Ulysses S. Grant: Special Message to the Senate on Unrest in Louisiana

(1875)

About the Author

As a military commander who rose to the position of general in chief of the armies of the United States during the American Civil War, Ulysses S. Grant helped preserve the Union and destroy slavery. In the last twenty years of his life he did what he could to define what victory meant, most notably as president of the United States from 1869 to 1877. Born in 1822 in southwestern Ohio, Grant was a shy boy who seemed most comfortable around horses. In 1839 he entered the U.S. Military Academy at West Point, graduating four years later in the middle of his class. The army, overlooking his skill with horses, commissioned him as a brevet second lieutenant of infantry. During the Mexican-American War (1846–1848) he distinguished himself several times on the field of battle; however, Grant found life in the peacetime army rather trying, especially when it meant he had to leave his family behind, so in 1854 he resigned his commission as captain. For the next seven...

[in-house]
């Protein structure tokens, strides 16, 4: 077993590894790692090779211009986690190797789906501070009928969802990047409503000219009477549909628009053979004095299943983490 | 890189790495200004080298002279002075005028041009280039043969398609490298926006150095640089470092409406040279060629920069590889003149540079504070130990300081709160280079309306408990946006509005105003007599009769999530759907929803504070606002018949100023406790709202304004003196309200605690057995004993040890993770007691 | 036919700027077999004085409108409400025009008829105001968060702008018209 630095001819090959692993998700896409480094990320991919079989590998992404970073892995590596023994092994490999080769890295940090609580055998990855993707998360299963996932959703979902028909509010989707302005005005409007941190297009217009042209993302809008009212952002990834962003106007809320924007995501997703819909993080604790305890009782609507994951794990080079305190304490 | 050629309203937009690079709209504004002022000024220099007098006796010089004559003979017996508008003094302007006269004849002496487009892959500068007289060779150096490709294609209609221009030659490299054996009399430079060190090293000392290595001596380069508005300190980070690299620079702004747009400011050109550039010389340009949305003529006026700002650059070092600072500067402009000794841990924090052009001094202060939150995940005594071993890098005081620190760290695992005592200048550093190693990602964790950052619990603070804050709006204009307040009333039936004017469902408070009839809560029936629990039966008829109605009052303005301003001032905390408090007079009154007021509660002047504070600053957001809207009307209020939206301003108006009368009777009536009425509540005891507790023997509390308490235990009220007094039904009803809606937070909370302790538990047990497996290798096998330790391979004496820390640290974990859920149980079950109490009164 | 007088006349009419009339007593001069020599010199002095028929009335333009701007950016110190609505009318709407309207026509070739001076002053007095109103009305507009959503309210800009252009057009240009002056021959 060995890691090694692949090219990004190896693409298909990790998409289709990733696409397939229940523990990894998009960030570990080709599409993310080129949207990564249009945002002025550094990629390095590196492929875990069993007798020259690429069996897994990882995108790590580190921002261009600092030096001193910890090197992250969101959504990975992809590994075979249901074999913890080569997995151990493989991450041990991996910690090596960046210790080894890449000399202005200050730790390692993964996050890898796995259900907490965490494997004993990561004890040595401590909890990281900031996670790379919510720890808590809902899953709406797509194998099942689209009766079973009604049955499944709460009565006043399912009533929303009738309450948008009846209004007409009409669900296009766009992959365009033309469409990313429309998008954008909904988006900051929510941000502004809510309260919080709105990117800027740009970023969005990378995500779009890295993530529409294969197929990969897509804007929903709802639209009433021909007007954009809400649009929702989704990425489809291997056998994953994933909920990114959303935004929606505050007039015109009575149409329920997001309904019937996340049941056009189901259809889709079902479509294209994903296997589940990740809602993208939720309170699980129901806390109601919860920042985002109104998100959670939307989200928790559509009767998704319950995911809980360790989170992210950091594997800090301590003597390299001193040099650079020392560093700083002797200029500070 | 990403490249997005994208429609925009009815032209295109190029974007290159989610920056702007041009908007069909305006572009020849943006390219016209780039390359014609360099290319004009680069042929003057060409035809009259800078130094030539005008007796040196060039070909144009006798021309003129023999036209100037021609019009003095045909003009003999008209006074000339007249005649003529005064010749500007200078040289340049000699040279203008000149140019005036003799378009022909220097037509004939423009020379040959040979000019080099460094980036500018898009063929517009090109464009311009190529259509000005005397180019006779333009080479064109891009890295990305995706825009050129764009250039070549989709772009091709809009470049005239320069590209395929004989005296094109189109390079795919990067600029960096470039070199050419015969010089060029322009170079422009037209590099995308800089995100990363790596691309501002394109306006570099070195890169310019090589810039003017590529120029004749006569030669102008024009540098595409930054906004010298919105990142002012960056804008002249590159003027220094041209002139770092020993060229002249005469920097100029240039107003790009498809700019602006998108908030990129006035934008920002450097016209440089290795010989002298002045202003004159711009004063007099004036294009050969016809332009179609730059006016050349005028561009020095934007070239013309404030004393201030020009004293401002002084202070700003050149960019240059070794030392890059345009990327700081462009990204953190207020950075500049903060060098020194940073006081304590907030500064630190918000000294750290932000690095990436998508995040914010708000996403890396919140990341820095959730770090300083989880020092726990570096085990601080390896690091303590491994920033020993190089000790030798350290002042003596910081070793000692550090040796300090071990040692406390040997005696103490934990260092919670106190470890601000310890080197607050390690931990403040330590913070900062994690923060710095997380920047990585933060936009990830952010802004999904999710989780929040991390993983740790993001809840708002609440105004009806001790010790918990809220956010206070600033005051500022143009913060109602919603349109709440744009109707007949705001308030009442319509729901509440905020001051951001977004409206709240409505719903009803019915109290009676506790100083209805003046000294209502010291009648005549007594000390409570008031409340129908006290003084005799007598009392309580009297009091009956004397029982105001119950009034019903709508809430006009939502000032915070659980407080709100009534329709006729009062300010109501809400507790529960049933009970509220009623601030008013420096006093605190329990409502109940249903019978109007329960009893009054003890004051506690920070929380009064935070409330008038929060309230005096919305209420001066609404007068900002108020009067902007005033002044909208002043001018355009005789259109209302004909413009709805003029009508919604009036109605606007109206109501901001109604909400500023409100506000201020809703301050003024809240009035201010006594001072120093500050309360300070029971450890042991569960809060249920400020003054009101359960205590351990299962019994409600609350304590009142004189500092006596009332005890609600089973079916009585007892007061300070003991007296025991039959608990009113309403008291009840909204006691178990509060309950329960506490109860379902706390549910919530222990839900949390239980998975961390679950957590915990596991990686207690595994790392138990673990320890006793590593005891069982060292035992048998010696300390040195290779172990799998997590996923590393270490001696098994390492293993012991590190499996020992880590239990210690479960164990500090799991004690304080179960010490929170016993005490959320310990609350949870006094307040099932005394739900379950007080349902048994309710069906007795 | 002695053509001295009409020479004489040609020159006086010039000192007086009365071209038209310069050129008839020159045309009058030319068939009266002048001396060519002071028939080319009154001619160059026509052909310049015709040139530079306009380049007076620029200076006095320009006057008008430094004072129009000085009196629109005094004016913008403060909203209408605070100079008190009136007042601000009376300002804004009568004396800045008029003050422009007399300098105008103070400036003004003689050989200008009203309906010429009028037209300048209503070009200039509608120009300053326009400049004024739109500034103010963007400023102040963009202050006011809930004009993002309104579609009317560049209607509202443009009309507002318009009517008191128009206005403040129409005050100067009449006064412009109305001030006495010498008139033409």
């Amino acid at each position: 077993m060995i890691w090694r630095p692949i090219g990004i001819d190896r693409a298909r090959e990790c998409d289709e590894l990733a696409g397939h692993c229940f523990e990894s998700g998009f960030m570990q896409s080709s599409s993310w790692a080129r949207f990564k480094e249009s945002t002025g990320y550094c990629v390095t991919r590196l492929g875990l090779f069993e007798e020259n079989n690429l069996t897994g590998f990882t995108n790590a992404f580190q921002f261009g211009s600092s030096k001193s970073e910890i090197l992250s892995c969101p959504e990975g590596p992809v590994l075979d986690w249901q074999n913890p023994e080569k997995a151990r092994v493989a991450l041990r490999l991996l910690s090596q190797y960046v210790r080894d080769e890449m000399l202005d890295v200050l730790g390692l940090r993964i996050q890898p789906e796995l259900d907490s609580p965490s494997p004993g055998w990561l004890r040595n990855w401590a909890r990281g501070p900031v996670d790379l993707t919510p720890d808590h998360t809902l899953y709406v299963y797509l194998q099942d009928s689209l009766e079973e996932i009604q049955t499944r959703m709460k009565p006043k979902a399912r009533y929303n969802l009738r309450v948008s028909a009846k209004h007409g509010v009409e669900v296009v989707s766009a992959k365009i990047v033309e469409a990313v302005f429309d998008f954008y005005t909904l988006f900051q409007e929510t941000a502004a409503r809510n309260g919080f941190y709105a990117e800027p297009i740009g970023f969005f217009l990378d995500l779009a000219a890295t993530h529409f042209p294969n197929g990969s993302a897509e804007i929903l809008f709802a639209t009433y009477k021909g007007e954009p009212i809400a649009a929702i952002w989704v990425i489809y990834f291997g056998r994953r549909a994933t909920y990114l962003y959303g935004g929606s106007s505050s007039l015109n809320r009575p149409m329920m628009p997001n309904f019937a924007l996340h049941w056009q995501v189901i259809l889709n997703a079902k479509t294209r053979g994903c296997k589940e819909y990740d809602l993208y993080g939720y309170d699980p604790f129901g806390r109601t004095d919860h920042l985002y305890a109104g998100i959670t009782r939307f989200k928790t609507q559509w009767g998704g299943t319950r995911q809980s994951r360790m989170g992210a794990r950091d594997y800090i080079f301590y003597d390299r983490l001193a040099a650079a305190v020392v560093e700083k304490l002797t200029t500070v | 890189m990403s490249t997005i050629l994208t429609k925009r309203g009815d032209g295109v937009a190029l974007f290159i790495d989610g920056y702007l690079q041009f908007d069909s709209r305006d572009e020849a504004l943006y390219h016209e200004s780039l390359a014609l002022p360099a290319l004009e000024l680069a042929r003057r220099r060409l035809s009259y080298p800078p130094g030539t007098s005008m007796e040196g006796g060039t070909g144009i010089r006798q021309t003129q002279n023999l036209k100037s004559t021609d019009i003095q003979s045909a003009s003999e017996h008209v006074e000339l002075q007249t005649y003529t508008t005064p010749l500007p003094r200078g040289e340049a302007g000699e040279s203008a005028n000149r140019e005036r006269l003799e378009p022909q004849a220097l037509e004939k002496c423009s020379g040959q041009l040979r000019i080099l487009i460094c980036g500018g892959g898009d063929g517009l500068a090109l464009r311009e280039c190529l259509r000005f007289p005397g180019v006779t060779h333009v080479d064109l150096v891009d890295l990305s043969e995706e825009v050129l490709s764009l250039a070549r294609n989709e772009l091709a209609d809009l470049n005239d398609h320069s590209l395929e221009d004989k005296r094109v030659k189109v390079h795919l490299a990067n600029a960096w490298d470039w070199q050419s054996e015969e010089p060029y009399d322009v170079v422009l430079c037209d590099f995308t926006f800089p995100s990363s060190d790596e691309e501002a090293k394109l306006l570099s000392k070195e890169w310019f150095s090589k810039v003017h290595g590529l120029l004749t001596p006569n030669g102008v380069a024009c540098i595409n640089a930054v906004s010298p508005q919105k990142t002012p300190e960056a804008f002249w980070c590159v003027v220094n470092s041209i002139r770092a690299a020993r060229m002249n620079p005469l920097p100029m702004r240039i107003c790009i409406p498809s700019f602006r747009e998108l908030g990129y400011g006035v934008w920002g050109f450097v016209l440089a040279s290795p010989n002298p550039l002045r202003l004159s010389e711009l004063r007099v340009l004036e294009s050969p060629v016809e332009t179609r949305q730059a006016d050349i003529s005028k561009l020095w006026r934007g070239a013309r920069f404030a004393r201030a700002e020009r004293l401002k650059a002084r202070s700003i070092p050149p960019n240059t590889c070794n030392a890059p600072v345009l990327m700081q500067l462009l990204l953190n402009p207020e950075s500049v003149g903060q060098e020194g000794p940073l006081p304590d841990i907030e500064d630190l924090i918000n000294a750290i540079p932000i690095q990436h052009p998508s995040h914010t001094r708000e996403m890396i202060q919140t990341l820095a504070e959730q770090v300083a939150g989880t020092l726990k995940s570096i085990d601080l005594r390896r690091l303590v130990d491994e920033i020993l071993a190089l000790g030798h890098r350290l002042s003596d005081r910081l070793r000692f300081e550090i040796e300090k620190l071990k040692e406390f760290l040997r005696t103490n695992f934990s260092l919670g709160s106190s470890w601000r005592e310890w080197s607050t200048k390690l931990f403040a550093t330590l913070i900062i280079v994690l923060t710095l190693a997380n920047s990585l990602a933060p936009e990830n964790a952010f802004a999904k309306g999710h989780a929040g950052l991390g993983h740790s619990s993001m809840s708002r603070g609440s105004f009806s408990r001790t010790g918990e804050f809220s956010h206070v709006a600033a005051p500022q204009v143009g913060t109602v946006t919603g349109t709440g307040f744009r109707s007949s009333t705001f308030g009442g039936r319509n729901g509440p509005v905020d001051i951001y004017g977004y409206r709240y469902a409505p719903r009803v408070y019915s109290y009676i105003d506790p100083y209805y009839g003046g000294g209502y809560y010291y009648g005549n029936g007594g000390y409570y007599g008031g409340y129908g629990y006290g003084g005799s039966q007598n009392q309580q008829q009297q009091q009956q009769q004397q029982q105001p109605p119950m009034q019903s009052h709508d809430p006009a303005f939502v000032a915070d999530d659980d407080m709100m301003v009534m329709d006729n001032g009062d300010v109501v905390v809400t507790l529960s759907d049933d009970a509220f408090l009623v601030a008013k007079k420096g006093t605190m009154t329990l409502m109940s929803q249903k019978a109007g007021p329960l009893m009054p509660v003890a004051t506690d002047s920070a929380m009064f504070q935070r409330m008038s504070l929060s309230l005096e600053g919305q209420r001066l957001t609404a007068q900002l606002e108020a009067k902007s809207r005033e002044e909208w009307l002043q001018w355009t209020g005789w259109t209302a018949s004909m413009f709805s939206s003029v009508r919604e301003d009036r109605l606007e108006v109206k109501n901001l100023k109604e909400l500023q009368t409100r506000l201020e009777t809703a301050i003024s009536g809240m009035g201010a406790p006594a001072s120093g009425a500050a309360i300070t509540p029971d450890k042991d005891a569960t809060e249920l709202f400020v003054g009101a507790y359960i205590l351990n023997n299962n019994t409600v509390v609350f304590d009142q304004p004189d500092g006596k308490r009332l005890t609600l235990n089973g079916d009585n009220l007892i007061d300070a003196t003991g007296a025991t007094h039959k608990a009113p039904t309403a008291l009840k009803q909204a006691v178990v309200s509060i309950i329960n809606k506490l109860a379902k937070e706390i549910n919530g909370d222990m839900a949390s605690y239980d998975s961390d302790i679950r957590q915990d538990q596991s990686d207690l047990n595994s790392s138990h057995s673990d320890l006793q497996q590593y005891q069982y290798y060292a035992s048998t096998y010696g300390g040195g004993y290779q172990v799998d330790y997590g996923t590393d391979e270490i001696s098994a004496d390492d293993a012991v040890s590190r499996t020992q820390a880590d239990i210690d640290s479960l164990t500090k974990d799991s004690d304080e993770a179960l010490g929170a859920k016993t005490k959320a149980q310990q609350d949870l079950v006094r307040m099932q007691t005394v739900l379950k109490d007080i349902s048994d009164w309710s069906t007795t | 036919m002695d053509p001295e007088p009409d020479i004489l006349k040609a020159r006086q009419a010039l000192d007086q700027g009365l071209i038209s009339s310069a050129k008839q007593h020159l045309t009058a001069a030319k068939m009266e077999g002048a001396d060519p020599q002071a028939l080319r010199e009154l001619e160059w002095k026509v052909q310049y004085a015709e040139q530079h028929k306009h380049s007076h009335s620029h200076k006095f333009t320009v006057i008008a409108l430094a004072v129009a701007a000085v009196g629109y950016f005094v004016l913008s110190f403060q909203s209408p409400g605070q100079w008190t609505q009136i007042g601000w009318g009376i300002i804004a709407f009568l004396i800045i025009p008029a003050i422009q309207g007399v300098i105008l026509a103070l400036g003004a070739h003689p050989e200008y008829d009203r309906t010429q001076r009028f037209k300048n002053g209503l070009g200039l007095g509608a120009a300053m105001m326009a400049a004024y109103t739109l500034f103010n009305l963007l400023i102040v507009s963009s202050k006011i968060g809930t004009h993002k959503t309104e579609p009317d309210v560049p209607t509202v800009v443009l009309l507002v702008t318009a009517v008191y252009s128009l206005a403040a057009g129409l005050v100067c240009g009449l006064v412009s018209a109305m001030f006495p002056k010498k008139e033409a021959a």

Image for: Ulysses S. Grant: Special Message to the Senate on Unrest in Louisiana

Ulysses S. Grant (Library of Congress)

View Full Size